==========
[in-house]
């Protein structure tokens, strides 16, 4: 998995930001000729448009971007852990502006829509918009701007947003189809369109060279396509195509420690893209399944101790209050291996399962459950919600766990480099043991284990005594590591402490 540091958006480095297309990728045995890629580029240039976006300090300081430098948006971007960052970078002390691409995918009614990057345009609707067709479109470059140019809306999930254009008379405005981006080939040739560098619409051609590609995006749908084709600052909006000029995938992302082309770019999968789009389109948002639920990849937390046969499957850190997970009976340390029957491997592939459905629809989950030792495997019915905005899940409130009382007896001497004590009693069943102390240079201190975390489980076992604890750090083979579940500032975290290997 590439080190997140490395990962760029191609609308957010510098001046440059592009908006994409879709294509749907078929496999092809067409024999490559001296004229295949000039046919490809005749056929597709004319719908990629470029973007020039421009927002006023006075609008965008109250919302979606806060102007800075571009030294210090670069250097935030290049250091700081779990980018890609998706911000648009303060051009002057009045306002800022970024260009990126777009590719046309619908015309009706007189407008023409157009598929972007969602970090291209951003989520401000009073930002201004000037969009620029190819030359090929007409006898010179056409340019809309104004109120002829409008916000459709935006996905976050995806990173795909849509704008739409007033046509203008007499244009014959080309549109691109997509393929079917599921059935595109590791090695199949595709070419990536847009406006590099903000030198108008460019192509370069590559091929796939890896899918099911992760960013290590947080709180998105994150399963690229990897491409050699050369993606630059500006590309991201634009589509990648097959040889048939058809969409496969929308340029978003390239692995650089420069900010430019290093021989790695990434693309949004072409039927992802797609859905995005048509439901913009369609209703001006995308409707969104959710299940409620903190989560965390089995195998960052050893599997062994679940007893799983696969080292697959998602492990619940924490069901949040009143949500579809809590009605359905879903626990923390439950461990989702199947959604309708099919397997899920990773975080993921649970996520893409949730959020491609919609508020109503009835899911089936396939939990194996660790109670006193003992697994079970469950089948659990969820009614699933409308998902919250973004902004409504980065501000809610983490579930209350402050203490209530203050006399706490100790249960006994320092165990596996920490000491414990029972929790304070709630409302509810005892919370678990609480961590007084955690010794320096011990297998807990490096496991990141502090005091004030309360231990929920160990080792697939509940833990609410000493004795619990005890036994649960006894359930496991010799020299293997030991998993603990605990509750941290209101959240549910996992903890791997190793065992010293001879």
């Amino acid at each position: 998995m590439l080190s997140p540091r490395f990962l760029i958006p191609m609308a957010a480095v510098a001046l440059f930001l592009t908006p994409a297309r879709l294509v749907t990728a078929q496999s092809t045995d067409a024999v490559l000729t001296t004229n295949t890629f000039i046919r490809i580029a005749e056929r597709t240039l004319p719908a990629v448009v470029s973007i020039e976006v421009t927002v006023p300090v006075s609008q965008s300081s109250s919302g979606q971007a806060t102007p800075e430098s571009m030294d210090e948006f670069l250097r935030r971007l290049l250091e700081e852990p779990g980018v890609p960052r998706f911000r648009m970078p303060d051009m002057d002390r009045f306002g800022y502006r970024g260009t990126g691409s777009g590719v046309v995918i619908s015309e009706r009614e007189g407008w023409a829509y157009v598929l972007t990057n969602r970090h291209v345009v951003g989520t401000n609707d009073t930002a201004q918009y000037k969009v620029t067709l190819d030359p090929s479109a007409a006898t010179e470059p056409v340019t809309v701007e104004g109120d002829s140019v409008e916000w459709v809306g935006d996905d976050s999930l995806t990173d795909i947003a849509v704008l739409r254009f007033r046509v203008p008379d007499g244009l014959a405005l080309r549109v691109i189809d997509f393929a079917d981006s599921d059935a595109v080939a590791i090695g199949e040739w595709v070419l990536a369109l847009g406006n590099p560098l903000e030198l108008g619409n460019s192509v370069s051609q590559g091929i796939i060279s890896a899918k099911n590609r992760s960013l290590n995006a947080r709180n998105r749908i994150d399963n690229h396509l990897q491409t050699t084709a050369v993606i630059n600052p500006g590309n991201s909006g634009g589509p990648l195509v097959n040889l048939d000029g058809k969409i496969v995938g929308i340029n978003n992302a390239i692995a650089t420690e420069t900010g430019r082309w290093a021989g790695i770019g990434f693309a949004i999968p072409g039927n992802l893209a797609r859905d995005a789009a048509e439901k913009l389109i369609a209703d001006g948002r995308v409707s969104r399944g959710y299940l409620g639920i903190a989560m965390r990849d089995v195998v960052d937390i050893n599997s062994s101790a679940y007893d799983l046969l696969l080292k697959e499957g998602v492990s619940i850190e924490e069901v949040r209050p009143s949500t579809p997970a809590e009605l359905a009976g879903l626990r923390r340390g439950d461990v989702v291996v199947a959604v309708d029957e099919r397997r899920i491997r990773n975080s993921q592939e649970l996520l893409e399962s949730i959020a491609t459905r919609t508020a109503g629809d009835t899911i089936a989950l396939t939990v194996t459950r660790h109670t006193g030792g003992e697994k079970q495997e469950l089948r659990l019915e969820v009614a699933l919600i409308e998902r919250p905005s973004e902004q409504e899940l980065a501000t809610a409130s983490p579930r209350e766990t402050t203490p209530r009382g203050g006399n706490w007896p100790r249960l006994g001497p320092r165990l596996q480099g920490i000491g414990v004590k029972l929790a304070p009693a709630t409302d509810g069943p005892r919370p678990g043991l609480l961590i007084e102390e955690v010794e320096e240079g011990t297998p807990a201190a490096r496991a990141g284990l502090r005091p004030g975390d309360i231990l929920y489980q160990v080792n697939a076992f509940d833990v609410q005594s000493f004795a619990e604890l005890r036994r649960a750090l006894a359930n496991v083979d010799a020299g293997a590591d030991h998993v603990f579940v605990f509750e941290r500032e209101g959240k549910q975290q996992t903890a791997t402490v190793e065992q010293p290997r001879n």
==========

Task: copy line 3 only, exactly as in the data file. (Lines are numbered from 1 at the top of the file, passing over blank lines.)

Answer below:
């Amino acid at each position: 998995m590439l080190s997140p540091r490395f990962l760029i958006p191609m609308a957010a480095v510098a001046l440059f930001l592009t908006p994409a297309r879709l294509v749907t990728a078929q496999s092809t045995d067409a024999v490559l000729t001296t004229n295949t890629f000039i046919r490809i580029a005749e056929r597709t240039l004319p719908a990629v448009v470029s973007i020039e976006v421009t927002v006023p300090v006075s609008q965008s300081s109250s919302g979606q971007a806060t102007p800075e430098s571009m030294d210090e948006f670069l250097r935030r971007l290049l250091e700081e852990p779990g980018v890609p960052r998706f911000r648009m970078p303060d051009m002057d002390r009045f306002g800022y502006r970024g260009t990126g691409s777009g590719v046309v995918i619908s015309e009706r009614e007189g407008w023409a829509y157009v598929l972007t990057n969602r970090h291209v345009v951003g989520t401000n609707d009073t930002a201004q918009y000037k969009v620029t067709l190819d030359p090929s479109a007409a006898t010179e470059p056409v340019t809309v701007e104004g109120d002829s140019v409008e916000w459709v809306g935006d996905d976050s999930l995806t990173d795909i947003a849509v704008l739409r254009f007033r046509v203008p008379d007499g244009l014959a405005l080309r549109v691109i189809d997509f393929a079917d981006s599921d059935a595109v080939a590791i090695g199949e040739w595709v070419l990536a369109l847009g406006n590099p560098l903000e030198l108008g619409n460019s192509v370069s051609q590559g091929i796939i060279s890896a899918k099911n590609r992760s960013l290590n995006a947080r709180n998105r749908i994150d399963n690229h396509l990897q491409t050699t084709a050369v993606i630059n600052p500006g590309n991201s909006g634009g589509p990648l195509v097959n040889l048939d000029g058809k969409i496969v995938g929308i340029n978003n992302a390239i692995a650089t420690e420069t900010g430019r082309w290093a021989g790695i770019g990434f693309a949004i999968p072409g039927n992802l893209a797609r859905d995005a789009a048509e439901k913009l389109i369609a209703d001006g948002r995308v409707s969104r399944g959710y299940l409620g639920i903190a989560m965390r990849d089995v195998v960052d937390i050893n599997s062994s101790a679940y007893d799983l046969l696969l080292k697959e499957g998602v492990s619940i850190e924490e069901v949040r209050p009143s949500t579809p997970a809590e009605l359905a009976g879903l626990r923390r340390g439950d461990v989702v291996v199947a959604v309708d029957e099919r397997r899920i491997r990773n975080s993921q592939e649970l996520l893409e399962s949730i959020a491609t459905r919609t508020a109503g629809d009835t899911i089936a989950l396939t939990v194996t459950r660790h109670t006193g030792g003992e697994k079970q495997e469950l089948r659990l019915e969820v009614a699933l919600i409308e998902r919250p905005s973004e902004q409504e899940l980065a501000t809610a409130s983490p579930r209350e766990t402050t203490p209530r009382g203050g006399n706490w007896p100790r249960l006994g001497p320092r165990l596996q480099g920490i000491g414990v004590k029972l929790a304070p009693a709630t409302d509810g069943p005892r919370p678990g043991l609480l961590i007084e102390e955690v010794e320096e240079g011990t297998p807990a201190a490096r496991a990141g284990l502090r005091p004030g975390d309360i231990l929920y489980q160990v080792n697939a076992f509940d833990v609410q005594s000493f004795a619990e604890l005890r036994r649960a750090l006894a359930n496991v083979d010799a020299g293997a590591d030991h998993v603990f579940v605990f509750e941290r500032e209101g959240k549910q975290q996992t903890a791997t402490v190793e065992q010293p290997r001879n």